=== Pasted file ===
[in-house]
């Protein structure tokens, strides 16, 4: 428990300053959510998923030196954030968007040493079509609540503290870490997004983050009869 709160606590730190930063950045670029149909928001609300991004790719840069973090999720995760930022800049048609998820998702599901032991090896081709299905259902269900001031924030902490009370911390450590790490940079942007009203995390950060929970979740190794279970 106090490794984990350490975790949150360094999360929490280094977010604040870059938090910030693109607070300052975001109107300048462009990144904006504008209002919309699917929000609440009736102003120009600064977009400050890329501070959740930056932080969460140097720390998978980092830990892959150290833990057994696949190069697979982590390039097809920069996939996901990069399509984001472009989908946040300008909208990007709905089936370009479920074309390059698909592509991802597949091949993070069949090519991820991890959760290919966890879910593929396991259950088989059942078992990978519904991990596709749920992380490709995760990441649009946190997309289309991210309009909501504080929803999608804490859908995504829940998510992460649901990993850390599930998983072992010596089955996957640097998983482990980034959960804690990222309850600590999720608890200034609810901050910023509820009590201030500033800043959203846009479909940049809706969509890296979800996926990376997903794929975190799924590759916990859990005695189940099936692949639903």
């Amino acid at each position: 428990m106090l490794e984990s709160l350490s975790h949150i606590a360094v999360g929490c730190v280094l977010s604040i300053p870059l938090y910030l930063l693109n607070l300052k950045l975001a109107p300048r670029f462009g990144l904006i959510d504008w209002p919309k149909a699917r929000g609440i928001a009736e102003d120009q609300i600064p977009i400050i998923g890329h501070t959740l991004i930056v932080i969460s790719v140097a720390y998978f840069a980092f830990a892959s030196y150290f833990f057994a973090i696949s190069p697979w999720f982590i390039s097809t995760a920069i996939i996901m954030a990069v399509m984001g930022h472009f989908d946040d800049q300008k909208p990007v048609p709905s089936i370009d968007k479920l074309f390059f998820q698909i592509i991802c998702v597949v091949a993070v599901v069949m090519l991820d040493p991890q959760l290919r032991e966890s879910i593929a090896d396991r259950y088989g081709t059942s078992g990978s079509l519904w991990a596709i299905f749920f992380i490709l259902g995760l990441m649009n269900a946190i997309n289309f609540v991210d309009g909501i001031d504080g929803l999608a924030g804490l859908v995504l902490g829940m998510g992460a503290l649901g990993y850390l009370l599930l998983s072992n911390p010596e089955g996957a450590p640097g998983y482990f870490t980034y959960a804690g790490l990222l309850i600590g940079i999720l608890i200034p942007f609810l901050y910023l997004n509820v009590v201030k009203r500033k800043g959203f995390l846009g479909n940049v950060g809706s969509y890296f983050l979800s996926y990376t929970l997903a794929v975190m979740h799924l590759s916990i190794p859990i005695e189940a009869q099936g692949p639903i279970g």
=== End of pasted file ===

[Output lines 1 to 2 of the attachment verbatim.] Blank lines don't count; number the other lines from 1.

[in-house]
């Protein structure tokens, strides 16, 4: 428990300053959510998923030196954030968007040493079509609540503290870490997004983050009869 709160606590730190930063950045670029149909928001609300991004790719840069973090999720995760930022800049048609998820998702599901032991090896081709299905259902269900001031924030902490009370911390450590790490940079942007009203995390950060929970979740190794279970 106090490794984990350490975790949150360094999360929490280094977010604040870059938090910030693109607070300052975001109107300048462009990144904006504008209002919309699917929000609440009736102003120009600064977009400050890329501070959740930056932080969460140097720390998978980092830990892959150290833990057994696949190069697979982590390039097809920069996939996901990069399509984001472009989908946040300008909208990007709905089936370009479920074309390059698909592509991802597949091949993070069949090519991820991890959760290919966890879910593929396991259950088989059942078992990978519904991990596709749920992380490709995760990441649009946190997309289309991210309009909501504080929803999608804490859908995504829940998510992460649901990993850390599930998983072992010596089955996957640097998983482990980034959960804690990222309850600590999720608890200034609810901050910023509820009590201030500033800043959203846009479909940049809706969509890296979800996926990376997903794929975190799924590759916990859990005695189940099936692949639903």